Well, I was the first Wade Smith lecturer who wasn't an African-American and brought, I think, a slightly different focus from the really world prominent black scholars who have spoken in the series. I was looking at how immigration was changing America and spent some time in the lecture focusing specifically on the meteoric rise of Latino numbers in the United States and trying to give the audience a sense of what that might for the country in the 21st century. It's going to be a different place because of sustained high rates of immigration, decade on decade on decade, but I was trying to reassure people by not removing this event in our national life from history. A lot of people who are upset about high levels of immigration and upset about who's coming here look at it in isolation, rather than as something that we've done before, and the last time we did this was roughly from 1880 to 1920 when we had high and sustained levels of immigration from places in the world where people had never come to the United States before, and at that time there were people who worried about the future of the country, whether America would be able to stay American, and it did, we did it, we managed the trick, and I just wanted to remind people that we had done it before and that all of the aspects of our national life that helped us do it before are still with us today.

>> >> José Cárdenas:
You mentioned that you were the first non-African-American to speak at the lecture. Do you think that had anything to do with the fact that Latinos are now the largest minority group having surpassed African-Americans recently?

>> >> Ray Suarez:
I think the committee that runs the lecture series understood that when you say the phrase race relations, which is after all the theme of the lecture series, race relations can in 2004 take in a lot more than just black-white relations which have really been the dominant motif of the 20th century. At the beginning of the 20th century W.E.B. do boy said the problem of this century will be the problem of the color line, and he was right. The liberation of black Americans was the great American project of the 20th century. But we've got a lot more complex tasks ahead of us now because race relations no longer means just black-white.

>> >> José Cárdenas:
You talked about the lessons that history has for us, and I understand that in one of your speeches this week you talked about Chicago and the Mexican population there. Can you expound on that a little bit?

>> >> Ray Suarez:
I talked about a how a large number of Mexicans came to Chicago fleeing the Mexican civil war around 1910 and they settled in the south part of the city where a lot of the steel mills were and they went to work in the mills just as America was gearing up for World War I and had steady work for many years after that. And at a time when we're questioning whether Mexican immigrants to the United States will assimilate, will become Americans, those Mexicans far from the border regions, far from the regular cross-border commerce that we think of as flavoring life in Nogales and El Paso and San Diego, assimilated. They did it comfortably and over time. They became part of the institutions of Chicago life. And nobody really asks that question anymore about the south Chicago Mexicans.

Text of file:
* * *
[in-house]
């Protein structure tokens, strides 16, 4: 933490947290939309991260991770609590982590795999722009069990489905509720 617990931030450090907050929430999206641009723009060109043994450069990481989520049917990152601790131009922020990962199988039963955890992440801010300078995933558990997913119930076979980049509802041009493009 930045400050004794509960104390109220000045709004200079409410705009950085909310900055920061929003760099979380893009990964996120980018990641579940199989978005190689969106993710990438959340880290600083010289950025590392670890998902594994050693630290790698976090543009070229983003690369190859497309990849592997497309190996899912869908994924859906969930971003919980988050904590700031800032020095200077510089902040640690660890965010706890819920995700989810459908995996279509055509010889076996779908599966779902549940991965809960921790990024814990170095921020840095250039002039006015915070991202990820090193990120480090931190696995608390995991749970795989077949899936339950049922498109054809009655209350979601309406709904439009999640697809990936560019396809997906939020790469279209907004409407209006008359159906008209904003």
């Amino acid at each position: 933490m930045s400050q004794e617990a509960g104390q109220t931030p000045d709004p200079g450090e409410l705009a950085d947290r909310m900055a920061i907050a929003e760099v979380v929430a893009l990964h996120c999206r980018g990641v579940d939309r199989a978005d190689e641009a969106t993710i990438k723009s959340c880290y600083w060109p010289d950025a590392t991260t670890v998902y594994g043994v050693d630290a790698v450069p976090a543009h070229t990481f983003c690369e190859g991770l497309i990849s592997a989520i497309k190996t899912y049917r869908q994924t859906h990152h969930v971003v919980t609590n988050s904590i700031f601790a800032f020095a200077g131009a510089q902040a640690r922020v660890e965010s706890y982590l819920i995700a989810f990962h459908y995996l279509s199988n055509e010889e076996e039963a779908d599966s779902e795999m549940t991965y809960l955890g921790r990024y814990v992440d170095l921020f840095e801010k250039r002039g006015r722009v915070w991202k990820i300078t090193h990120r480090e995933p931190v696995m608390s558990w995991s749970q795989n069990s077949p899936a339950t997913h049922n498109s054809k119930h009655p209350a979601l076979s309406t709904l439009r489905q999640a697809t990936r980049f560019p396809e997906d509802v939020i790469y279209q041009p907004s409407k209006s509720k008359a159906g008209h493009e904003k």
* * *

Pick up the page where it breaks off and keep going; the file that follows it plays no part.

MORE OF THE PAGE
>> >> José Cárdenas:
People are asking the question as you indicated, perhaps most prominently, in terms of recent years, Samuel Huntington of the Harvard Academy for International and Area Studies who insists this is different in that the assimilation isn't occurreding. What do you say to that?

>> >> Ray Suarez:
I read the Huntington article and I found it fascinating because he is trying to this latest migration from the patterns of history, he asserted that it's different, but he didn't bring a lot of ammunition to the table. I was reading it and saying, okay, I get your point, you're saying it's different, that this time they're not going to become Americans. Why do you say that? What evidence are you putting in circulation to back that idea up? And I guess in that sense I left the article feeling like I wanted to understand why he was so sure when there are plenty of social scientists and researchers who are marshalling arguments on the exact opposite side of the spectrum from Huntington, saying that English language acquisition is not any different in this latest generation of immigrants as it was in any previous generation, even with the presence of two 24-hour Spanish language television networks which are available to over 90% of the Spanish speaking population in the country, the wider and widening availability of Spanish-language newspapers, the near ubiquitous availability of Spanish language radio and other forms of commerce. Even with those things that you would argue, could argue, are aids to remaining MONOlingual Spanish speaking, English language acquisition is proceeding on, and each at the front in end of this most recent immigrant wave, the children of those immigrants speak English to each other. They speak Spanish at home to their parents, certainly, but they speak English to each other at school.

>> >> José Cárdenas:
You yourself have been recorded as say saying there is a difference in terms of this immigrant wave. You said that -- this was a promo to your speech about talking about how Latin immigrants are establishing a lasting and growing presence unlike other immigrant groups. What did you mean by that? Is it the constant refreshment of numbers --

>> >> Ray Suarez: